Bernard Madoff's Right Hand Man Pleads Guilty, Will Tell All

Frank DiPascali ordered by judge to be taken to jail.

August 11, 2009, 2:30 PM

August 11, 2009— -- Bernard Madoff's right hand man in his monumental Ponzi scheme, Frank DiPascali, will "tell all and name names" under the terms of a guilty plea deal announced today in federal court in New York City.

DiPascali apologized for his actions and described the transactions as "all fake. It was all fictitious. It was wrong, and I knew it was wrong at the time."

Dressed in a dark suit, DiPascali entered pleas of guilty to ten counts and the judge rejected a request by prosecutors that he be allowed to post bail. He was immediately ordered to jail and was handcuffed and led out of the courtroom, leaving everyone surprised.

Click here to see the letter to the judge from prosecutors.

In the interim, he is expected to provide prosecutors with a road map of those in the Madoff inner circle who were involved in the scheme that swindled investors out of an estimated $64.8 billion.

Click here to go behind the scenes of Brian Ross' investigation into Bernie and Ruth Madoff.

During the hearing, DiPascali read a statement into the record explaining how he was an 18 year-old high school student from Queens, NY when he joined Bernie Madoff in 1975, and he didn't know how he became the person who stood in court today. "I didn't know anything about Wall Street," DiPascali said.

"There was one simple fact that Bernie Madoff knew that I knew: It was all fake, it was all fictitious," he said, adding that he "perpetrated the illusion" that trades were taking place when none actually took place. "I knew no trades were happening," he said.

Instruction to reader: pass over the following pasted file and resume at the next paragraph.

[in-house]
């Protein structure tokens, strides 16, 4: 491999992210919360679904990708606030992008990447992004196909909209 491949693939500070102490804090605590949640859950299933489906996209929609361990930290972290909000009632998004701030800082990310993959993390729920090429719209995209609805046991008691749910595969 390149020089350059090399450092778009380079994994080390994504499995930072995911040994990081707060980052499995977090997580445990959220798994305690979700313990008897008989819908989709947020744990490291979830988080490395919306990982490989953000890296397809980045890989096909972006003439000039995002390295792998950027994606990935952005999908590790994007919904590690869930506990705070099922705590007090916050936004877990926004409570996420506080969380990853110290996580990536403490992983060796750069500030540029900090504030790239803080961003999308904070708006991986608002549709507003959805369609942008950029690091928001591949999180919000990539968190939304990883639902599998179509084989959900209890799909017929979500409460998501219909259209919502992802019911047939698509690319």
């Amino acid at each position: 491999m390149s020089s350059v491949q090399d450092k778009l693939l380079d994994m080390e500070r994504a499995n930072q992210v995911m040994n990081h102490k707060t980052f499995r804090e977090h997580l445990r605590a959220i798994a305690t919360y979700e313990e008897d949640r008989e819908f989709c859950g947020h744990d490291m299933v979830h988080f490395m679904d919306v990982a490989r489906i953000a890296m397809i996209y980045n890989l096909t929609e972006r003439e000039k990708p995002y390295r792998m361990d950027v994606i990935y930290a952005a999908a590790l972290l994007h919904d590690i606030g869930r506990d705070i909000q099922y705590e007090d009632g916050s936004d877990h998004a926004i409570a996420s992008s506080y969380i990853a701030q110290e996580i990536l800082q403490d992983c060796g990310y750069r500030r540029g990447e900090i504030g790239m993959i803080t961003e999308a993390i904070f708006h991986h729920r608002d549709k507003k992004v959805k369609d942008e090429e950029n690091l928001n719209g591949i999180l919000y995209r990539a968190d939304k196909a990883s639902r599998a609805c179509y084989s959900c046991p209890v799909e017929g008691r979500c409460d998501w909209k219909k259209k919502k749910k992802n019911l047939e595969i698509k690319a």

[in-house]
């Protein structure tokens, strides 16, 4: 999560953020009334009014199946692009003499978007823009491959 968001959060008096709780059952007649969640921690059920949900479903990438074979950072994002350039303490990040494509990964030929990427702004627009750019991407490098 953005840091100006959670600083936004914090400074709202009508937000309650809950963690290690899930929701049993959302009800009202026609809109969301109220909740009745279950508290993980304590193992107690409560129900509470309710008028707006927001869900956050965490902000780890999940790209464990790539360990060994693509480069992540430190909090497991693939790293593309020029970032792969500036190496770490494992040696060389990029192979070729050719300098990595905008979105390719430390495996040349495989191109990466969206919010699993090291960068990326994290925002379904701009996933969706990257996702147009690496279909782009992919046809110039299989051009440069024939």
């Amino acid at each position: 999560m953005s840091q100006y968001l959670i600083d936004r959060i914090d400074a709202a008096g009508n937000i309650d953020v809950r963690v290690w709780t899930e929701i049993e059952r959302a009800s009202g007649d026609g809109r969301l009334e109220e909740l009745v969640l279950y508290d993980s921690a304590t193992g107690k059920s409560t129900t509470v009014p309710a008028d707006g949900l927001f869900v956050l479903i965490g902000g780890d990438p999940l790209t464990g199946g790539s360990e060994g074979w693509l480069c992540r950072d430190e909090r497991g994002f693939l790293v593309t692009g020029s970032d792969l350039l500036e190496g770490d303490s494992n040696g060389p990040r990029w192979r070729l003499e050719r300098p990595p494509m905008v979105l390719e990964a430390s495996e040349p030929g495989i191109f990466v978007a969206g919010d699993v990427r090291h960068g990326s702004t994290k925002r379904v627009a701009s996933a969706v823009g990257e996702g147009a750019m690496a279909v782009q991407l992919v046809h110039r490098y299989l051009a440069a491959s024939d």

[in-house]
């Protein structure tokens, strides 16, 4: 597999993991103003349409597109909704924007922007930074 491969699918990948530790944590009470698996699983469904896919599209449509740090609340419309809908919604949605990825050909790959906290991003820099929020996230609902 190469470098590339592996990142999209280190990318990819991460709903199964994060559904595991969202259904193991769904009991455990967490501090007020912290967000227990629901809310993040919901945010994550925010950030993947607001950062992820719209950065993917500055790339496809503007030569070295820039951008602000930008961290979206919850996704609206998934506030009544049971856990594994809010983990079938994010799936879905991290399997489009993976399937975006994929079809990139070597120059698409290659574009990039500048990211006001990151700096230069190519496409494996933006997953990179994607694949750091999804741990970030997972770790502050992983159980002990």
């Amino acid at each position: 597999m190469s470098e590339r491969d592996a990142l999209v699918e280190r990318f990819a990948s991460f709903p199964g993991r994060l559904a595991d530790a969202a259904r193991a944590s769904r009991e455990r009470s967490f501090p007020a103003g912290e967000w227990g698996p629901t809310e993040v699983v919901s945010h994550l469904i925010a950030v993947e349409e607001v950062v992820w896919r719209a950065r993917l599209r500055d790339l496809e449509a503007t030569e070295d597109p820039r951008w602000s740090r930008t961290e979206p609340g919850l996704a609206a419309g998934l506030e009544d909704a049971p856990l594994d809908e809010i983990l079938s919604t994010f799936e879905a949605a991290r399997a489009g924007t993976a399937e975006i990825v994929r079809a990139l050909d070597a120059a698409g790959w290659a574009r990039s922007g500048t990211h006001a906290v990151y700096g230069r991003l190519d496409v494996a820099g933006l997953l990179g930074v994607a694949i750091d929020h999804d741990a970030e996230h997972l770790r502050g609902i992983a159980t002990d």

At the end of his statement, DiPascali's voice cracked as he said, "There is no excuse. I regret everything that I did. I accept complete responsibility for my actions."

Click here for complete Blotter coverage of Madoff and his Ponzi scheme.

DiPascali said he is "very, very sorry" and that while he knows his "apology means almost nothing," he hopes that his "actions going forward do mean something."

The judge at this point said he accepted his guilty plea and then began a long discussion of remand, saying that bail is "dwarfed" by the magnitude of the fraud. He said that while the prosecutors were looking forward at what DiPascali could do to help them, he was looking backwards at what he did for the past decades. "I am unpersuaded," Judge Richard Sullivan said.

DiPascali Cooperating with Investigators

DiPascali's cooperation was deemed crucial because Madoff refused to help the FBI unravel the scheme and maintained he "acted alone." It is a claim investigators say is a "huge lie."

Over 33 years, DiPascali rose to the position of chief financial officer at Madoff's investment advisory business despite his lack of college education or any experience in the financial industry.

DiPascali was one of two people who ran the notorious 17th floor at Madoff's office where thousands of bogus monthly account statements were produced to give investors confidence their money was well invested. In fact, investigators say there is no record that Madoff and DiPascali ever traded any stocks for the clients.

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